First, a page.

As the economy continues to improve, advisors have one of the greatest opportunities to capture their piece of the pie. Yet it is important to remember that emotions play a significant role in the financial decision-making process.
According to Joe Jordan, Senior Vice President, National Sales Organization at MetLife, clients don’t just want to know how the products work, they want to be heard. It is the role of the advisor to manage emotions, not simply behavior – the crux of what is behavioral finance. A recent MetLife poll found that 59% of Americans want to work with an advisor who will keep them apprised of their financial situation. Only 18% said it was very important for an advisor to recommend products than can generate greater returns, despite greater risks.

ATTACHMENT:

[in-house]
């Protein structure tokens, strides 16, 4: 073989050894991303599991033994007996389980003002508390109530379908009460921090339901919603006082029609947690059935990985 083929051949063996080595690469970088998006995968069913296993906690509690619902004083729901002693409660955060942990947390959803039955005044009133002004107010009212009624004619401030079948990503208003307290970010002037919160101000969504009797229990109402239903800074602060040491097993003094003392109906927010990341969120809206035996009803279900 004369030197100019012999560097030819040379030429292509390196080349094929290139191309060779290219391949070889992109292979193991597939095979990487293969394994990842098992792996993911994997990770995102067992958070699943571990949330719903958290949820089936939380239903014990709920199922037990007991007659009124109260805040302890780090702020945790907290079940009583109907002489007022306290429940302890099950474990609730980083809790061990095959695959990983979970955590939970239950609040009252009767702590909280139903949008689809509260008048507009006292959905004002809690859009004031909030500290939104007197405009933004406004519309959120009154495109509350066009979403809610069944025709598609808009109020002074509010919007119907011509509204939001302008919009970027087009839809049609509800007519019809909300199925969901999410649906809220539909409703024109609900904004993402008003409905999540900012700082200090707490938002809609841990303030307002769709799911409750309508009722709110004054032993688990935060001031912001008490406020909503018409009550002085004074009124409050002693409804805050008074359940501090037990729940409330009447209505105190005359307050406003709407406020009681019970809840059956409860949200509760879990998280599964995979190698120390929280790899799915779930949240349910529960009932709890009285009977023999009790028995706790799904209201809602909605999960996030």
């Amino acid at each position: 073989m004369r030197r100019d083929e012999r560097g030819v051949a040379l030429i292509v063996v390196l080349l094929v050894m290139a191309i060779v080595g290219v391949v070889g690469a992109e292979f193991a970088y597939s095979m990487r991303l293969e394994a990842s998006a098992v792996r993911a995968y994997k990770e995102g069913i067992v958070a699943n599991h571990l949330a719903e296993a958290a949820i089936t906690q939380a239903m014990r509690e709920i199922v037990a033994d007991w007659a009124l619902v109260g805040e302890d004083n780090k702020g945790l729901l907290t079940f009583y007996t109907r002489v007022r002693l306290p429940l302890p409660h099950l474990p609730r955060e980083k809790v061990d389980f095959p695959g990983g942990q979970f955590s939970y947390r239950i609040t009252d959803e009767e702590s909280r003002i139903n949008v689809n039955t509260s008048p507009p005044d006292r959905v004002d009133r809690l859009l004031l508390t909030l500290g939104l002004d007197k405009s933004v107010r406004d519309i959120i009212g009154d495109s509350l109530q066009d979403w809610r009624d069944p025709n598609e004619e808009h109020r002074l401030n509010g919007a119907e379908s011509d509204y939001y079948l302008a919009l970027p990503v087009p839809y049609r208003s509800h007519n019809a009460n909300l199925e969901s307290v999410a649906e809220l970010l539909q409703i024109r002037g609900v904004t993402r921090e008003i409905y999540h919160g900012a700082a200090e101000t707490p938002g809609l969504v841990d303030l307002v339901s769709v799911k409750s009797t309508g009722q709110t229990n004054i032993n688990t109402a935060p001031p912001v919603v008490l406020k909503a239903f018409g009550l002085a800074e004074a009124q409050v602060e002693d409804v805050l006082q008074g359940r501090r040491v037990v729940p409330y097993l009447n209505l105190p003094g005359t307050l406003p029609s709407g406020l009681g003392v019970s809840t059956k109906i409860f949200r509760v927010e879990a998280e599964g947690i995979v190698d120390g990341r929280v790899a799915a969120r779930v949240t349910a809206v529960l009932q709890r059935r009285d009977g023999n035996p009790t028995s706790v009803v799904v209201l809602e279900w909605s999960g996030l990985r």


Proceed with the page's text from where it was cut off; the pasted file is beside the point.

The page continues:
Jordan recommends the following steps for advisors to begin incorporating Behavioral Finance into their daily practice:
- Listen to what your clients need, not what you think they should have. Ask probing questions that can help you determine their needs:
a. Tell me about your family and your family lifestyle today.
b. What are the biggest fears you face today?
c. Describe what you envision in the future for yourself and your family.
d. How do today’s fears impact your family’s future?
e. What steps have you taken so far to ensure the well-being of your family’s future?
- Remind clients of the value you are providing them and their family. You can help them make decisions that:
a. Provide PROTECTION when a family loses its primary wage earner.
b. Deliver INDEPENDENCE when clients are disabled.
c. Offer DIGNITY when clients can no longer take care of themselves.
d. Provide LEGACY.
The result: The value advisors provide will satisfy the emotional and financial needs of their clients. It’s at this point that advisors can make the appropriate product recommendations.